ALTHOUGH FAMILIAR WITH HIS WORK FROM MY UNDERGRADUATE YEARS, I never had any reason to reach out to Ferreira Gullar until 2010, when I was preparing the exhibition “Specters of Artaud” for the Reina Sofía. In my research interview with him, we reviewed some well-trodden history: his Concrete poetry of the 1950s and his authorship of the 1959 “Neoconcrete Manifesto” that marked his and his cohort’s break with the rationality of Concrete poetry and visual art. Around the turn of the decade, he also penned a series of newspaper articles titled “Stages of Contemporary Art,” a programmatic and particular vision of art’s progression that culminated in the Brazilian Neoconcrete movement. At the time, I was interested in Surrealism, a movement omitted from his “Stages,” and more specifically in his exposure to the work of dissident Surrealist Antonin Artaud. When prompted about Artaud, Gullar revealed his more complex poetic origins and varied investments. He was indeed familiar with Artaud’s poetry, the book on Van Gogh, as well as the scathing To Have Done with the Judgment of God (1948). Gullar even made mimeographed copies of some poems to distribute to his friends when he first discovered Artaud in the 1950s. Gullar was deeply influenced by what he described as Artaud’s “question of the body,” a complexity Gullar explored by disintegrating verbal syntax to the point of imploding it in the concluding poems of his seminal A luta corporal (The Body’s Struggle, 1954). In this first meeting, which continues to live on with me both for what emerged in conversation and for the collaboration that ensued, Gullar expressed displeasure about one historical fact: In the 1950s, he loaned a magazine with Artaud’s poems to a friend who never returned it. When I asked him about the specific publication, he explained: “It was French, dedicated to Artaud, had a yellow cover and square format, and was published on thick paper.” I promised to track it down, and his otherwise firm and unyielding features gave me an incredulous smile.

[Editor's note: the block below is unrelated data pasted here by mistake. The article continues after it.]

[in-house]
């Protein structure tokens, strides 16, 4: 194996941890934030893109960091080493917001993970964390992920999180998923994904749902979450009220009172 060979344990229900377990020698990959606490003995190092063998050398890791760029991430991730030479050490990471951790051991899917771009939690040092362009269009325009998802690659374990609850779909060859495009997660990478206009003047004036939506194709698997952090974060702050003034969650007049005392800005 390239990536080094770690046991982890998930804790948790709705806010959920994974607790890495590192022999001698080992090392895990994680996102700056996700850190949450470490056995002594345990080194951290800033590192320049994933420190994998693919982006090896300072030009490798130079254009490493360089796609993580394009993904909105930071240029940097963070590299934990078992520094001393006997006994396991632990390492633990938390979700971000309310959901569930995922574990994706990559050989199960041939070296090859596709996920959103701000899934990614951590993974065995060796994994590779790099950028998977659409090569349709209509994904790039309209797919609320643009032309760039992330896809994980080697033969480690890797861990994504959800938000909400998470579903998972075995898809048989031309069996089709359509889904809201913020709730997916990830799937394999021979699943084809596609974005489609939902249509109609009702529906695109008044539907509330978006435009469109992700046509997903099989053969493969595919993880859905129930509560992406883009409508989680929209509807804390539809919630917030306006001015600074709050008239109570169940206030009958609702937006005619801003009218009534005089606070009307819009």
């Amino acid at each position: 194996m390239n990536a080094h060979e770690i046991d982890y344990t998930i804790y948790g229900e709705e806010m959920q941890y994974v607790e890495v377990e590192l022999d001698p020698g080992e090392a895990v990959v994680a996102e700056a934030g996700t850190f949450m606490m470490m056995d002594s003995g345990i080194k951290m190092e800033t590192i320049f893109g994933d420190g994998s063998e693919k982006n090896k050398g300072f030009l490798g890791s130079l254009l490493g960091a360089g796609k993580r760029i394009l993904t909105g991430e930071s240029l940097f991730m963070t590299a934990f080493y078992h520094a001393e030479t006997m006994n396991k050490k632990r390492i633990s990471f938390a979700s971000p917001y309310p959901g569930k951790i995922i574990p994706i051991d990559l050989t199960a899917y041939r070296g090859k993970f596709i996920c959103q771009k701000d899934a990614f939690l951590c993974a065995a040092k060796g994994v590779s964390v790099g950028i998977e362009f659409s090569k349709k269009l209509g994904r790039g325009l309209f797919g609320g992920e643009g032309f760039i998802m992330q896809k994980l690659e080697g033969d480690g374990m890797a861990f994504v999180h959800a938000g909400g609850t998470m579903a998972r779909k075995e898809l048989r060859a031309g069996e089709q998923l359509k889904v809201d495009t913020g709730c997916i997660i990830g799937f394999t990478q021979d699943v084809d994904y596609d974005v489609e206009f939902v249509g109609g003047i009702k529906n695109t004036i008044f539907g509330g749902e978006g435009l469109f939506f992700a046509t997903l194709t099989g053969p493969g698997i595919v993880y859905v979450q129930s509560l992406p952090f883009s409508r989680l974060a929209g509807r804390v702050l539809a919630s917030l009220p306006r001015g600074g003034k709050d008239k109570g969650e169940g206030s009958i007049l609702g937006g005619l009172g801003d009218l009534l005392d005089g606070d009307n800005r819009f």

In the month that followed, I mailed him a copy of the spring 1949 issue of Les cahiers de la pléiade, hoping that sixty years later he might rediscover in its pages what had so inspired him initially. In return, I received a postcard with the words “quero manifestar-lhe minha gratidão” (I want to express my gratitude to you); when we spoke by phone he enthusiastically added, “que maravilha” (how wonderful). But my interest in Gullar’s exposure to Artaud was more than literary, it was also psychiatric. Like his mentor Mário Pedrosa, Gullar publicly supported the work of Dr. Nise da Silveira, who had opened a painting studio for her patients in the Rio neighborhood of Engenho de Dentro in 1946 (although Gullar did not know her at that time). In 1996, he published Nise da Silveira: Uma psiquiatra rebelde, which included an interview with Silveira in which he asks about her use of Artaud’s definition of madness: os inumeráveis estados do ser (the innumerable states of being). He also wrote on patients’ work, as when he contributed alongside Pedrosa to Silveira’s “Os inumeráveis estados do ser” exhibition catalogue in 1987. Given this history, it is perhaps somewhat paradoxical that in the face of psychiatric reform and deinstitutionalization in Brazil, Gullar—as if in mirrored inversion to Artaud—publically affirmed the necessity of hospitalized psychiatric care, pointing out the ways in which the absence of such sustained care affected families with limited resources and also openly criticizing psychiatrists like Silveira. Gullar himself had two schizophrenic sons. But when it came to art produced in so-called normal or schizophrenic circumstances, Gullar repeatedly spoke to how artistic talent existed independently of such conditions. On this subject, and for the generosity he displayed, I reserve my final lines for him: “I have never mistaken madness for artistic talent, though, and I have always refused to see Artaud’s works or the works of the Engenho de Dentro painters as the fruits of madness.”